What Car? says...
Ever since it was first unveiled, the BMW i3 has played a major role in bringing electric cars into the mainstream. With its funky looks, impressive performance and clever carbonfibre and aluminium construction, the i3 has shown buyers that electric cars don't have to be white goods – they can be lusted after.
Of course, keeping the i3 ‘current’ in a fast developing sector hasn’t been easy. Every few years BMW has taken the opportunity to update its sole fully electric offering by fitting larger, more energy efficient batteries. The latest 120Ah model now offers a claimed range of up to 160 miles in real world conditions and there’s even a sporty i3s variant that’s designed to deliver a more entertaining driving experience.
However, despite these constant upgrades, the world into which the i3 was born now looks very different. In the last few years alone, we’ve seen an all-new Nissan Leaf, a heavily revised Renault Zoe and an increasing number of electric cars based on existing piston-powered models, including the Peugeot e-208, Kia e-Niro and the inventively named Mini Electric.
In our in-depth review, we’ll let you know how the BMW i3 stacks up against these new electric rivals and also whether it will fit into your lifestyle if you’re thinking of switching from a petrol or diesel car.
So click through to the next page and start reading. And whichever car you end up deciding to buy, head over to our New Car Buying pages for a great deal with absolutely no hassle.
Performance & drive
What it’s like to drive, and how quiet it is
Engine, 0-60mph and gearbox
Regardless of whether you choose the regular i3 or sportier i3s, the electric motor sends its power to the rear wheels. That's unusual because the vast majority of electric cars are driven by their front wheels. The advantage? Well, try to pull away swiftly in a Kia e-Niro on a damp road and the front wheels scrabble in vain as they try transfer power to the road. In the i3 things are much more composed.
The i3 is pretty fast, too: even the regular model can accelerate from 0-62mph in 7.3sec, whereas the slightly more powerful i3s cuts that time to just 6.9sec. You'll find it hard to resist embarrassing petrol and diesel cars away from the traffic lights.
Electric car performance isn't just about how quickly you can get up to speed, though – it's about how far you can go between charges. Officially, the more powerful i3s can manage 175 miles while the regular i3 can do 181 miles. However, BMW says 160 miles is more realistic, so if you regularly cover big distances, it’s unlikely that the i3 could be your only car. We've yet to put the latest i3 through our independent Real Range tests, but there's little doubt that rivals such as the e-Niro and Renault Zoe will manage considerably more miles between charges.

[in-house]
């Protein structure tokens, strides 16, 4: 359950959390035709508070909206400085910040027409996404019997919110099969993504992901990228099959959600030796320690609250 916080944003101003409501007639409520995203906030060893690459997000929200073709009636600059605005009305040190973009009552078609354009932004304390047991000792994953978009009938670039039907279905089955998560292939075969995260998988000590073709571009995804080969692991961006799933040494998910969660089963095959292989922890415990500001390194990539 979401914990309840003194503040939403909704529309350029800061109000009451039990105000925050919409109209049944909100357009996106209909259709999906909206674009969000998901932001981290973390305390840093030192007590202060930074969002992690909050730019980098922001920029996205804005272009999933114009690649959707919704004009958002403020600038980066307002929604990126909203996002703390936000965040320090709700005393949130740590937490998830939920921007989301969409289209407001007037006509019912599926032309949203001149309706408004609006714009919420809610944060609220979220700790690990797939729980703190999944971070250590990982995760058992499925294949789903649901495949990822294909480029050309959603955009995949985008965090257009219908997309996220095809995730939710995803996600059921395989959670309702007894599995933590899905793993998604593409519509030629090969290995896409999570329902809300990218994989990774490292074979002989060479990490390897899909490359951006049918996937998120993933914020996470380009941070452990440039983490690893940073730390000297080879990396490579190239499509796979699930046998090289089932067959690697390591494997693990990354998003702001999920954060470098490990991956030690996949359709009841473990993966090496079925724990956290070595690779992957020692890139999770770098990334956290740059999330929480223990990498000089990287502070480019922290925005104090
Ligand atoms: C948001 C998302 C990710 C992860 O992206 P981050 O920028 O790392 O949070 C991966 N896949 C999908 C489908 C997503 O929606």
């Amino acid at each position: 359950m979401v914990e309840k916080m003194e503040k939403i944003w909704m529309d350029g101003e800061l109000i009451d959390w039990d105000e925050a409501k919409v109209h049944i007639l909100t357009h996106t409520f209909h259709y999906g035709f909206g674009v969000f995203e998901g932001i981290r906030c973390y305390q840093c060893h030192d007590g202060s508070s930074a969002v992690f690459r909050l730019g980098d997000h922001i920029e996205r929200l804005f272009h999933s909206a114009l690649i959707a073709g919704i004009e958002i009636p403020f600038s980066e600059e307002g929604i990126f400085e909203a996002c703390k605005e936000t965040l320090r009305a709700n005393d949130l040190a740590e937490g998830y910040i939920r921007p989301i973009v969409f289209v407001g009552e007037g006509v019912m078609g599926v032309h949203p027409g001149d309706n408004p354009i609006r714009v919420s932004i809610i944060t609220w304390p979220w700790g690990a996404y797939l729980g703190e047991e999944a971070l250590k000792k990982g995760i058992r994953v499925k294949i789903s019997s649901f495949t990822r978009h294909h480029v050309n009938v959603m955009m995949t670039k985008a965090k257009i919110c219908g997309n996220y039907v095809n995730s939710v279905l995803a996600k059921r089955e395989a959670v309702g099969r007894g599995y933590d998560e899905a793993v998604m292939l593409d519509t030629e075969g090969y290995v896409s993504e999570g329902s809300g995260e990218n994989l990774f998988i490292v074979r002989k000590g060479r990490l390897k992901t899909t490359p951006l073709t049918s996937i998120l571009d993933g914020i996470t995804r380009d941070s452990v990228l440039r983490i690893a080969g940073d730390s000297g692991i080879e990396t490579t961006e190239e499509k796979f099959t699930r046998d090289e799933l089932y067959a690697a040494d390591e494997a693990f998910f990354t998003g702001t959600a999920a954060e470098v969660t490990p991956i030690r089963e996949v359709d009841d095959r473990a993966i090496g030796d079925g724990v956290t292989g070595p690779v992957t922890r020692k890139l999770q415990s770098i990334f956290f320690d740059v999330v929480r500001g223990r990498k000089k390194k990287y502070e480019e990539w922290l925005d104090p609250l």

Suspension and ride comfort
The engineering brief for the i3 was clearly to prevent this fairly tall, narrow car from swaying about through bends, so the suspension is quite firm.
Even on standard 19in wheels, you'll notice plenty of thunks and bumps along pockmarked urban roads. The ride on the optional 20in wheels (standard on the sportier i3s) is even firmer – although comfort was improved markedly during revisions in 2018.
It may be an electric car but the i3 is still a BMW at heart, and the company's engineers have managed to make it feel surprisingly responsive and agile. The steering has a consistent, satisfying weight to it and a tiny turning circle helps make the i3 ideal for the urban fray. You'll be amazed at its manoeuvrability in tight spaces; this is a car perfectly suited to slipping into tight parking spots and winding up multi-storey car parks.
However, at faster speeds, the standard i3 can feel a bit twitchy and nervous, so it isn't quite as fun to drive along a twisting country road as you might imagine. While the skinny tyres provide more grip than you might expect, it tends to skip and hop over mid-corner bumps which instantly robs you of confidence – a characteristic you won’t find in more conventional rivals, such as the Peugeot e-208 or Mini Electric.
Thankfully, the i3s goes some way to correcting this imbalance. A 40mm wider rear track (the distance between opposing wheels), 10mm lower ride height and specially tuned suspension ensure this sportier version stays flatter through bends and feels generally more composed during quick changes of direction at speed. And, thanks to wider tyres, there’s less of the skipping and pogoing that you notice in the standard car.
Noise and vibration
The i3's electric motor is impressively quiet; there's none of the high-pitched whine that you get in some rivals. However, the hushed nature of the motor leaves you to hear more of the road and suspension noise that the i3's carbon-fibre construction struggles to suppress; there's a mixture of rumble and resonance that can become tiring, especially on longer motorway runs.
Unlike many electric cars, the i3’s brake pedal responds fairly consistently to pressure, but you'll soon learn to drive with a 'single-pedal' technique around town, anticipating when you're going to have to come to a halt and allowing the car's regenerative braking system to slow you down by simply lifting off the accelerator pedal. This happens in a smoother fashion than it does in rivals, such as the Nissan Leaf.
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